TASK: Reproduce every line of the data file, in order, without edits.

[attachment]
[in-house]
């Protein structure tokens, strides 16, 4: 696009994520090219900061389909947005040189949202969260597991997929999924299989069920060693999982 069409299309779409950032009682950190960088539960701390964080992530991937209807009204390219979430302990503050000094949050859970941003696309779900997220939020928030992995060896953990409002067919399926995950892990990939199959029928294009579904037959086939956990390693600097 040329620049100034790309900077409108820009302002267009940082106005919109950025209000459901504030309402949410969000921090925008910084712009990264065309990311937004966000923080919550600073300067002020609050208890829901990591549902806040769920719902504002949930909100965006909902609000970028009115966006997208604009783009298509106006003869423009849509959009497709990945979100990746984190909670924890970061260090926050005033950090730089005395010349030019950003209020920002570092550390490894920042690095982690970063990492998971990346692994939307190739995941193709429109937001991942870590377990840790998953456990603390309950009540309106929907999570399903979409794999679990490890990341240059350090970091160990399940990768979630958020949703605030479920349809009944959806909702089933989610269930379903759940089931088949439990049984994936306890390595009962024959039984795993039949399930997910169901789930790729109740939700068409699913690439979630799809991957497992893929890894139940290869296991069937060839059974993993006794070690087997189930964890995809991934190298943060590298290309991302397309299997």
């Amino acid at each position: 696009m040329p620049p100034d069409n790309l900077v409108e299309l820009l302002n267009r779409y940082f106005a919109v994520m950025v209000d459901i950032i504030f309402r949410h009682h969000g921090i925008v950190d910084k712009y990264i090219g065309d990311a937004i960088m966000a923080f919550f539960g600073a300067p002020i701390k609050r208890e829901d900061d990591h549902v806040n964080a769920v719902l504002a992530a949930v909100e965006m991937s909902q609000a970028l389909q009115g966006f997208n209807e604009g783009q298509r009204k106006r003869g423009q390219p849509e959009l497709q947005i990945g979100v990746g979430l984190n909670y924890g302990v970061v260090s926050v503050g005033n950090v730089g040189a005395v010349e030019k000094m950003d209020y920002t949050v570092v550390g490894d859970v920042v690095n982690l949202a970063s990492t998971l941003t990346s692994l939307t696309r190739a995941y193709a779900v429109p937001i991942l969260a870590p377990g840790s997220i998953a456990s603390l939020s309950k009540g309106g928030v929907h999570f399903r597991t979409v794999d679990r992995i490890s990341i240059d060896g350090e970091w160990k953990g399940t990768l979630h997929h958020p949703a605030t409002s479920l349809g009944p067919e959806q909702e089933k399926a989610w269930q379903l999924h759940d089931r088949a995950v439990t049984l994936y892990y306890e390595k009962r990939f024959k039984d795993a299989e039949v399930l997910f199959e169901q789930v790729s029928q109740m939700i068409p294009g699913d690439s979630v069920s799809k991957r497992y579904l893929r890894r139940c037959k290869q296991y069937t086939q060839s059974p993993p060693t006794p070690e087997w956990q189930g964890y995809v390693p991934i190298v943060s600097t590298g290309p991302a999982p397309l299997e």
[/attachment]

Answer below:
[in-house]
């Protein structure tokens, strides 16, 4: 696009994520090219900061389909947005040189949202969260597991997929999924299989069920060693999982 069409299309779409950032009682950190960088539960701390964080992530991937209807009204390219979430302990503050000094949050859970941003696309779900997220939020928030992995060896953990409002067919399926995950892990990939199959029928294009579904037959086939956990390693600097 040329620049100034790309900077409108820009302002267009940082106005919109950025209000459901504030309402949410969000921090925008910084712009990264065309990311937004966000923080919550600073300067002020609050208890829901990591549902806040769920719902504002949930909100965006909902609000970028009115966006997208604009783009298509106006003869423009849509959009497709990945979100990746984190909670924890970061260090926050005033950090730089005395010349030019950003209020920002570092550390490894920042690095982690970063990492998971990346692994939307190739995941193709429109937001991942870590377990840790998953456990603390309950009540309106929907999570399903979409794999679990490890990341240059350090970091160990399940990768979630958020949703605030479920349809009944959806909702089933989610269930379903759940089931088949439990049984994936306890390595009962024959039984795993039949399930997910169901789930790729109740939700068409699913690439979630799809991957497992893929890894139940290869296991069937060839059974993993006794070690087997189930964890995809991934190298943060590298290309991302397309299997």
């Amino acid at each position: 696009m040329p620049p100034d069409n790309l900077v409108e299309l820009l302002n267009r779409y940082f106005a919109v994520m950025v209000d459901i950032i504030f309402r949410h009682h969000g921090i925008v950190d910084k712009y990264i090219g065309d990311a937004i960088m966000a923080f919550f539960g600073a300067p002020i701390k609050r208890e829901d900061d990591h549902v806040n964080a769920v719902l504002a992530a949930v909100e965006m991937s909902q609000a970028l389909q009115g966006f997208n209807e604009g783009q298509r009204k106006r003869g423009q390219p849509e959009l497709q947005i990945g979100v990746g979430l984190n909670y924890g302990v970061v260090s926050v503050g005033n950090v730089g040189a005395v010349e030019k000094m950003d209020y920002t949050v570092v550390g490894d859970v920042v690095n982690l949202a970063s990492t998971l941003t990346s692994l939307t696309r190739a995941y193709a779900v429109p937001i991942l969260a870590p377990g840790s997220i998953a456990s603390l939020s309950k009540g309106g928030v929907h999570f399903r597991t979409v794999d679990r992995i490890s990341i240059d060896g350090e970091w160990k953990g399940t990768l979630h997929h958020p949703a605030t409002s479920l349809g009944p067919e959806q909702e089933k399926a989610w269930q379903l999924h759940d089931r088949a995950v439990t049984l994936y892990y306890e390595k009962r990939f024959k039984d795993a299989e039949v399930l997910f199959e169901q789930v790729s029928q109740m939700i068409p294009g699913d690439s979630v069920s799809k991957r497992y579904l893929r890894r139940c037959k290869q296991y069937t086939q060839s059974p993993p060693t006794p070690e087997w956990q189930g964890y995809v390693p991934i190298v943060s600097t590298g290309p991302a999982p397309l299997e």